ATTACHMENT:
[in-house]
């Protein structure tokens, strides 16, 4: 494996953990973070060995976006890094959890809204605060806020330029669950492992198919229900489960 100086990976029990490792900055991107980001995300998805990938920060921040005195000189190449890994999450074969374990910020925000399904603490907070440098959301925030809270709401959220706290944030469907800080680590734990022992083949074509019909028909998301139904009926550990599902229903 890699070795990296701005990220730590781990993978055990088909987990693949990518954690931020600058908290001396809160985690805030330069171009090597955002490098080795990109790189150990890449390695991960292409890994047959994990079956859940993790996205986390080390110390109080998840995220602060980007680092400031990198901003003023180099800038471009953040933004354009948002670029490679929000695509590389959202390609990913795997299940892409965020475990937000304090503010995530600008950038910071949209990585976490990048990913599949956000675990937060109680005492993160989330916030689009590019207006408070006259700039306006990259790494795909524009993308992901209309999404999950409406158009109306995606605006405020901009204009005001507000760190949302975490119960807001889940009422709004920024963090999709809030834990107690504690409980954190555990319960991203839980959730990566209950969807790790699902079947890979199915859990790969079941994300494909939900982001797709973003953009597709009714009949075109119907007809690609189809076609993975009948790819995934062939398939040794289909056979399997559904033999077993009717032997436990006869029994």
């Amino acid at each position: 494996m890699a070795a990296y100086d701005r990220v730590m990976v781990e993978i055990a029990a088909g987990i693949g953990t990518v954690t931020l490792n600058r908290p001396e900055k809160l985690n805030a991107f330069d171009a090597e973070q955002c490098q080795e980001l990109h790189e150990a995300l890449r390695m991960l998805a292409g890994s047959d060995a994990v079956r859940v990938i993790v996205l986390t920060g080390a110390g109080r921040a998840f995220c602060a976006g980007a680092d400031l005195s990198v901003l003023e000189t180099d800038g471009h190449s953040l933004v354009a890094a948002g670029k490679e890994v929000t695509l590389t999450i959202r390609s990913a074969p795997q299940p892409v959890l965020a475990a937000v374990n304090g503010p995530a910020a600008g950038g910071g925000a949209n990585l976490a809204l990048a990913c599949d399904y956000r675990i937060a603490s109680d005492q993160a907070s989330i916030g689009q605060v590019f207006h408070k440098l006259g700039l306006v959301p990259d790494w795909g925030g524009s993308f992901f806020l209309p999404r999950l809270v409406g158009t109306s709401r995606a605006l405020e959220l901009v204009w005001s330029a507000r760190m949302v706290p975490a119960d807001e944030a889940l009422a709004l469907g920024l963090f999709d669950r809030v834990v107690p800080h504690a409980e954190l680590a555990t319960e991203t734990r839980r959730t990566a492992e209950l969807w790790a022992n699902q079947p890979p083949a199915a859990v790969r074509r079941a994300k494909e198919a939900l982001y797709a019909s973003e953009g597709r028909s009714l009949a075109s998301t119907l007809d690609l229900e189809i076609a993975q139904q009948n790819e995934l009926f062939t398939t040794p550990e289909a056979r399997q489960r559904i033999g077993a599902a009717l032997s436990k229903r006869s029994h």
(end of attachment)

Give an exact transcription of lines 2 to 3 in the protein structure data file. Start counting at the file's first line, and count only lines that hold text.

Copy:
């Protein structure tokens, strides 16, 4: 494996953990973070060995976006890094959890809204605060806020330029669950492992198919229900489960 100086990976029990490792900055991107980001995300998805990938920060921040005195000189190449890994999450074969374990910020925000399904603490907070440098959301925030809270709401959220706290944030469907800080680590734990022992083949074509019909028909998301139904009926550990599902229903 890699070795990296701005990220730590781990993978055990088909987990693949990518954690931020600058908290001396809160985690805030330069171009090597955002490098080795990109790189150990890449390695991960292409890994047959994990079956859940993790996205986390080390110390109080998840995220602060980007680092400031990198901003003023180099800038471009953040933004354009948002670029490679929000695509590389959202390609990913795997299940892409965020475990937000304090503010995530600008950038910071949209990585976490990048990913599949956000675990937060109680005492993160989330916030689009590019207006408070006259700039306006990259790494795909524009993308992901209309999404999950409406158009109306995606605006405020901009204009005001507000760190949302975490119960807001889940009422709004920024963090999709809030834990107690504690409980954190555990319960991203839980959730990566209950969807790790699902079947890979199915859990790969079941994300494909939900982001797709973003953009597709009714009949075109119907007809690609189809076609993975009948790819995934062939398939040794289909056979399997559904033999077993009717032997436990006869029994």
């Amino acid at each position: 494996m890699a070795a990296y100086d701005r990220v730590m990976v781990e993978i055990a029990a088909g987990i693949g953990t990518v954690t931020l490792n600058r908290p001396e900055k809160l985690n805030a991107f330069d171009a090597e973070q955002c490098q080795e980001l990109h790189e150990a995300l890449r390695m991960l998805a292409g890994s047959d060995a994990v079956r859940v990938i993790v996205l986390t920060g080390a110390g109080r921040a998840f995220c602060a976006g980007a680092d400031l005195s990198v901003l003023e000189t180099d800038g471009h190449s953040l933004v354009a890094a948002g670029k490679e890994v929000t695509l590389t999450i959202r390609s990913a074969p795997q299940p892409v959890l965020a475990a937000v374990n304090g503010p995530a910020a600008g950038g910071g925000a949209n990585l976490a809204l990048a990913c599949d399904y956000r675990i937060a603490s109680d005492q993160a907070s989330i916030g689009q605060v590019f207006h408070k440098l006259g700039l306006v959301p990259d790494w795909g925030g524009s993308f992901f806020l209309p999404r999950l809270v409406g158009t109306s709401r995606a605006l405020e959220l901009v204009w005001s330029a507000r760190m949302v706290p975490a119960d807001e944030a889940l009422a709004l469907g920024l963090f999709d669950r809030v834990v107690p800080h504690a409980e954190l680590a555990t319960e991203t734990r839980r959730t990566a492992e209950l969807w790790a022992n699902q079947p890979p083949a199915a859990v790969r074509r079941a994300k494909e198919a939900l982001y797709a019909s973003e953009g597709r028909s009714l009949a075109s998301t119907l007809d690609l229900e189809i076609a993975q139904q009948n790819e995934l009926f062939t398939t040794p550990e289909a056979r399997q489960r559904i033999g077993a599902a009717l032997s436990k229903r006869s029994h």